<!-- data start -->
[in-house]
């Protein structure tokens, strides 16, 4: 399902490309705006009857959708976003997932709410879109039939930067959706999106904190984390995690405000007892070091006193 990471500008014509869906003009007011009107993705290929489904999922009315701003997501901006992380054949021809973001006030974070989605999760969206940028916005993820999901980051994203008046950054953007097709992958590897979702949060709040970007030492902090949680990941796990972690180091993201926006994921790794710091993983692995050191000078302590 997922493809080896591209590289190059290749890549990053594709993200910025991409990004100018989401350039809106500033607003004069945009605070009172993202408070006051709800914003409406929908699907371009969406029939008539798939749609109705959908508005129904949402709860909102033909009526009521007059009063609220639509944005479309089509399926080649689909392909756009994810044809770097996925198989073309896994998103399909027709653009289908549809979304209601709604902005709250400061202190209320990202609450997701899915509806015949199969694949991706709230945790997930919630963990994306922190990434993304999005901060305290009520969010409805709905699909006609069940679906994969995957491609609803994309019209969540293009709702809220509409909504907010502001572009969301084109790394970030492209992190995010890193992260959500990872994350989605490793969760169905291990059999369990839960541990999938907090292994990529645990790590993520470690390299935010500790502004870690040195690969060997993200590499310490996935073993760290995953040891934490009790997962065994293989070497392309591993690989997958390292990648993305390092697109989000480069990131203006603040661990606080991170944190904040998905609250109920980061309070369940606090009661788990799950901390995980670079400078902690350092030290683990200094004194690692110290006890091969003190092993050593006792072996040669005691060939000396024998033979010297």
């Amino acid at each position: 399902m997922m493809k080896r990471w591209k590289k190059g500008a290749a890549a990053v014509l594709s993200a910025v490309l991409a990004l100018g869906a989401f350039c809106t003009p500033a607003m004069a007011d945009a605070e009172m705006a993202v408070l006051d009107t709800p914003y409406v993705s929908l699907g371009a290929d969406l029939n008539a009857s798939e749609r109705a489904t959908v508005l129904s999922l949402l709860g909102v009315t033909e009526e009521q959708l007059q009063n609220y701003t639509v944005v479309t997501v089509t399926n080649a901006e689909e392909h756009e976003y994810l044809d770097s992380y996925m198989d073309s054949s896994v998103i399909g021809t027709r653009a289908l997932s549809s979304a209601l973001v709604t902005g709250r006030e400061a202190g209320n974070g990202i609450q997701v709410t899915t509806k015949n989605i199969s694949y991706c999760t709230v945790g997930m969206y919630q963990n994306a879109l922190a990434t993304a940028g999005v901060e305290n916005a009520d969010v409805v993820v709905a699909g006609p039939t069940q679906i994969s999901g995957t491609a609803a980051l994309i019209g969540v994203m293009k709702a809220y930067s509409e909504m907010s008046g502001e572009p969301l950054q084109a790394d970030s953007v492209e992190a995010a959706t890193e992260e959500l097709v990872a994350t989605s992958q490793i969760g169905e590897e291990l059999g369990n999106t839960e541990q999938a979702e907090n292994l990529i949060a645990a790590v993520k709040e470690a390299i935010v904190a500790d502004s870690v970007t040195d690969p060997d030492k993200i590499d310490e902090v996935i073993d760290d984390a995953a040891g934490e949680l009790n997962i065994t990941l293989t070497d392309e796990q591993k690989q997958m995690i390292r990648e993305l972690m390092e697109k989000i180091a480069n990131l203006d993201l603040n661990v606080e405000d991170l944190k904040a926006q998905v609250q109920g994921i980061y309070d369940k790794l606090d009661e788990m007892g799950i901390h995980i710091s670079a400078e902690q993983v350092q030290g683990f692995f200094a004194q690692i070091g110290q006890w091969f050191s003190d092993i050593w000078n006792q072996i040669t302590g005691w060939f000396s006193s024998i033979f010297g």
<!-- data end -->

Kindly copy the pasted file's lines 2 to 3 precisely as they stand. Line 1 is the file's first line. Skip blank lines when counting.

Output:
């Protein structure tokens, strides 16, 4: 399902490309705006009857959708976003997932709410879109039939930067959706999106904190984390995690405000007892070091006193 990471500008014509869906003009007011009107993705290929489904999922009315701003997501901006992380054949021809973001006030974070989605999760969206940028916005993820999901980051994203008046950054953007097709992958590897979702949060709040970007030492902090949680990941796990972690180091993201926006994921790794710091993983692995050191000078302590 997922493809080896591209590289190059290749890549990053594709993200910025991409990004100018989401350039809106500033607003004069945009605070009172993202408070006051709800914003409406929908699907371009969406029939008539798939749609109705959908508005129904949402709860909102033909009526009521007059009063609220639509944005479309089509399926080649689909392909756009994810044809770097996925198989073309896994998103399909027709653009289908549809979304209601709604902005709250400061202190209320990202609450997701899915509806015949199969694949991706709230945790997930919630963990994306922190990434993304999005901060305290009520969010409805709905699909006609069940679906994969995957491609609803994309019209969540293009709702809220509409909504907010502001572009969301084109790394970030492209992190995010890193992260959500990872994350989605490793969760169905291990059999369990839960541990999938907090292994990529645990790590993520470690390299935010500790502004870690040195690969060997993200590499310490996935073993760290995953040891934490009790997962065994293989070497392309591993690989997958390292990648993305390092697109989000480069990131203006603040661990606080991170944190904040998905609250109920980061309070369940606090009661788990799950901390995980670079400078902690350092030290683990200094004194690692110290006890091969003190092993050593006792072996040669005691060939000396024998033979010297």
């Amino acid at each position: 399902m997922m493809k080896r990471w591209k590289k190059g500008a290749a890549a990053v014509l594709s993200a910025v490309l991409a990004l100018g869906a989401f350039c809106t003009p500033a607003m004069a007011d945009a605070e009172m705006a993202v408070l006051d009107t709800p914003y409406v993705s929908l699907g371009a290929d969406l029939n008539a009857s798939e749609r109705a489904t959908v508005l129904s999922l949402l709860g909102v009315t033909e009526e009521q959708l007059q009063n609220y701003t639509v944005v479309t997501v089509t399926n080649a901006e689909e392909h756009e976003y994810l044809d770097s992380y996925m198989d073309s054949s896994v998103i399909g021809t027709r653009a289908l997932s549809s979304a209601l973001v709604t902005g709250r006030e400061a202190g209320n974070g990202i609450q997701v709410t899915t509806k015949n989605i199969s694949y991706c999760t709230v945790g997930m969206y919630q963990n994306a879109l922190a990434t993304a940028g999005v901060e305290n916005a009520d969010v409805v993820v709905a699909g006609p039939t069940q679906i994969s999901g995957t491609a609803a980051l994309i019209g969540v994203m293009k709702a809220y930067s509409e909504m907010s008046g502001e572009p969301l950054q084109a790394d970030s953007v492209e992190a995010a959706t890193e992260e959500l097709v990872a994350t989605s992958q490793i969760g169905e590897e291990l059999g369990n999106t839960e541990q999938a979702e907090n292994l990529i949060a645990a790590v993520k709040e470690a390299i935010v904190a500790d502004s870690v970007t040195d690969p060997d030492k993200i590499d310490e902090v996935i073993d760290d984390a995953a040891g934490e949680l009790n997962i065994t990941l293989t070497d392309e796990q591993k690989q997958m995690i390292r990648e993305l972690m390092e697109k989000i180091a480069n990131l203006d993201l603040n661990v606080e405000d991170l944190k904040a926006q998905v609250q109920g994921i980061y309070d369940k790794l606090d009661e788990m007892g799950i901390h995980i710091s670079a400078e902690q993983v350092q030290g683990f692995f200094a004194q690692i070091g110290q006890w091969f050191s003190d092993i050593w000078n006792q072996i040669t302590g005691w060939f000396s006193s024998i033979f010297g």